return (math.exp(-(x - mu)**2 / 2 / sigma**2) / (sqrt_two_pi * sigma))




In [26]:

xs = [x / 10.0 for x in range(-50, 50)]
plt.plot(xs, [normal_pdf(x, sigma=1) for x in xs],'-',label='mu=0,sigma=1')
plt.plot(xs, [normal_pdf(x, sigma=2) for x in xs],'--',label='mu=0,sigma=2')
plt.plot(xs, [normal_pdf(x, sigma=0.5) for x in xs],':',label='mu=0,sigma=0.5')
plt.plot(xs, [normal_pdf(x, mu=-1) for x in xs],'-.',label='mu=-1,sigma=1')
plt.legend()
plt.title("Various Normal pdfs")
plt.show()






When $\mu = 0$ and $\sigma = 1$ we call a distribution the standard normal distribution.



In [27]:

def normal_cdf(x, mu=0, sigma=1):
return (1 + math.erf((x - mu) / math.sqrt(2) / sigma)) / 2

plt.plot(xs, [normal_cdf(x, sigma=1) for x in xs],'-',label='mu=0,sigma=1')
plt.plot(xs, [normal_cdf(x, sigma=2) for x in xs],'--',label='mu=0,sigma=2')
plt.plot(xs, [normal_cdf(x, sigma=0.5) for x in xs],':',label='mu=0,sigma=0.5')
plt.plot(xs, [normal_cdf(x, mu=-1) for x in xs],'-.',label='mu=-1,sigma=1')
plt.legend(loc=4) # bottom right
plt.title("Various Normal cdfs")
plt.show()







In [28]:

def inverse_normal_cdf(p, mu=0, sigma=1, tolerance=0.00001):
"""find approimate inverse using binary search"""
# if not standard, compute standard and rescale
if mu!= 0 or sigma != 1:
return mu + sigma * inverse_normal_cdf(p, tolerance=tolerance)

low_z, low_p = -10.0, 0
hi_z, hi_p = 10.0, 1
while hi_z - low_z > tolerance:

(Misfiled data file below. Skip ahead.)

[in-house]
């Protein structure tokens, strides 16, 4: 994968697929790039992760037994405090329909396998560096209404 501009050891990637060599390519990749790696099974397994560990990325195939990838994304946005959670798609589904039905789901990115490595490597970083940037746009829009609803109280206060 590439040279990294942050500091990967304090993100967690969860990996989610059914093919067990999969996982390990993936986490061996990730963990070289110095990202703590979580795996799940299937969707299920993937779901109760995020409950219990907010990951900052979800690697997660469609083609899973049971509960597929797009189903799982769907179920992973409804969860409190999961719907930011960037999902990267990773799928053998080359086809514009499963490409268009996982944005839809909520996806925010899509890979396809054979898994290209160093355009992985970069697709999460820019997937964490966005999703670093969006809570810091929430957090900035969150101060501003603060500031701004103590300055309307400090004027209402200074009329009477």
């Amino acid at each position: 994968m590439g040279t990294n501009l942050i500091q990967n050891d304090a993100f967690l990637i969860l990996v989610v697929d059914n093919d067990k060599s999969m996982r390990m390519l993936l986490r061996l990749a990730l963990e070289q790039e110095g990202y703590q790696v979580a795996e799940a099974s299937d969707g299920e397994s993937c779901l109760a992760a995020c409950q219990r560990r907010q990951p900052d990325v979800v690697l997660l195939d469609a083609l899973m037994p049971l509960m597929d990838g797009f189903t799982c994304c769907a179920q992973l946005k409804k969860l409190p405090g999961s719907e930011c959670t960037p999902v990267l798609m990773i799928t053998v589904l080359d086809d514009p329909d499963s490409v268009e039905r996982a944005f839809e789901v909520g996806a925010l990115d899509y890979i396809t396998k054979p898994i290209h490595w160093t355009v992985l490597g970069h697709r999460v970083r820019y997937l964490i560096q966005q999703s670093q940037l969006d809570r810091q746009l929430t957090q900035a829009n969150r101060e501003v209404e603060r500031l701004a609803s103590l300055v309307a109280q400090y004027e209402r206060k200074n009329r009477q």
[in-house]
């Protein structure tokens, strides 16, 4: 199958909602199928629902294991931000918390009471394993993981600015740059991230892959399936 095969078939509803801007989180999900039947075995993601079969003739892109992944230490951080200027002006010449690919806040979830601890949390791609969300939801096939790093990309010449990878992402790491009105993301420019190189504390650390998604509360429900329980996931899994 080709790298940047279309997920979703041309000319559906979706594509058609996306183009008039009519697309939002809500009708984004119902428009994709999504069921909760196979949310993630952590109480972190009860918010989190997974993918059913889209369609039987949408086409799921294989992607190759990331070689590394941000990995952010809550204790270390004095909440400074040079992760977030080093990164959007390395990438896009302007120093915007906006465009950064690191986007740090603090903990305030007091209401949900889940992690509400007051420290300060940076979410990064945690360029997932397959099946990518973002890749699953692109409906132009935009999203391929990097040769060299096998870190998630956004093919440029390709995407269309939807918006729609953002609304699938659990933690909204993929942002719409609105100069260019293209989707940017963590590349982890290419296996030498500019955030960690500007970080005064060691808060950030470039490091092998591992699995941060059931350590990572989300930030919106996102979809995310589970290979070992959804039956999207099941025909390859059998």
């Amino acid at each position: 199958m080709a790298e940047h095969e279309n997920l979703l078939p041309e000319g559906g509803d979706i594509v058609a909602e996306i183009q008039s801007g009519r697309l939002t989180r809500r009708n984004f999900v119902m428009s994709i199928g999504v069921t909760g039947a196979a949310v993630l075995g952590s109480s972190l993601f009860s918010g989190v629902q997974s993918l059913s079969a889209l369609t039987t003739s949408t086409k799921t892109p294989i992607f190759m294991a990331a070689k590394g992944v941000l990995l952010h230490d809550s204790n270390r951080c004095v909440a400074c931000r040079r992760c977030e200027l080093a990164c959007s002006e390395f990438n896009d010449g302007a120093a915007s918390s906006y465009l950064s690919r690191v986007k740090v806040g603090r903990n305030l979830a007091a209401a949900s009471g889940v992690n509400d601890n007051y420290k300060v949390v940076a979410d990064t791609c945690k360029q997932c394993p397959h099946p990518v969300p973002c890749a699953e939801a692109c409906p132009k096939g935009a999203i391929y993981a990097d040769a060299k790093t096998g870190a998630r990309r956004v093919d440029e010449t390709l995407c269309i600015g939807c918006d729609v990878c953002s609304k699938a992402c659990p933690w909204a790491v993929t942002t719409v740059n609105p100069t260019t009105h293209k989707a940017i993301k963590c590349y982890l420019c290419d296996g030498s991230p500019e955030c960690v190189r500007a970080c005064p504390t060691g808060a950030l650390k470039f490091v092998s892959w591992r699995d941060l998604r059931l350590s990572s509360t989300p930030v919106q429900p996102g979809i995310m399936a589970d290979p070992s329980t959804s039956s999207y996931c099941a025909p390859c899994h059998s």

mid_z = (low_z + hi_z) / 2
mid_p = normal_cdf(mid_z)
if mid_p < p:
low_z, low_p = mid_z, mid_p
elif mid_p > p:
hi_z, hi_p = mid_z, mid_p
else:
break
return mid_z



The Central Limit Theorem

The central limit theorem states that the average of a large number of independent and identically distributed random variables is itself normally distributed.

So, if $x_1, ..., x_n$ are random and they have mean $\mu$ and standard deviation $\sigma$, then $\frac{1}{n}(x_1 +\ ...\ + x_n)$ will be normally distributed. An equivalent expression is $\frac{(x_1 +\ ...\ + x_n)\ -\ \mu n}{\sigma \sqrt{n}}$

A binomial random variable (Binomial(n, p)) is the sum of $n$ independent Bernoulli (Bernoulli(p)) random variables. Each of the variables equals 1 with a probability of $p$ and equals 0 with a probability of $1 - p$.



In [29]:

def bernoulli_trial(p):
return 1 if random.random() < p else 0

def binomial(n, p):
return sum(bernoulli_trial(p) for _ in range(n))



The mean of a Bernoulli(p) variable is $p$ and its standard deviation is $\sqrt{p(1 - p)}$.



In [30]:

def plot_binomial(p, n, num_points):
data = [binomial(n, p) for _ in range(num_points)]

histogram = Counter(data)
plt.bar([x - 0.04 for x in histogram.keys()],
[v / num_points for v in histogram.values()],
0.8,
color='0.75')

mu = p * n
sigma = math.sqrt(n * p * (1 - p))

xs = range(min(data), max(data) + 1)
ys = [normal_cdf(i + 0.5, mu, sigma) - normal_cdf(i - 0.5, mu, sigma) for i in xs]
plt.plot(xs, ys)
plt.title('Binomial Distribution vs. Normal Approximation')




In [35]:

plot_binomial(0.75, 100, 10000)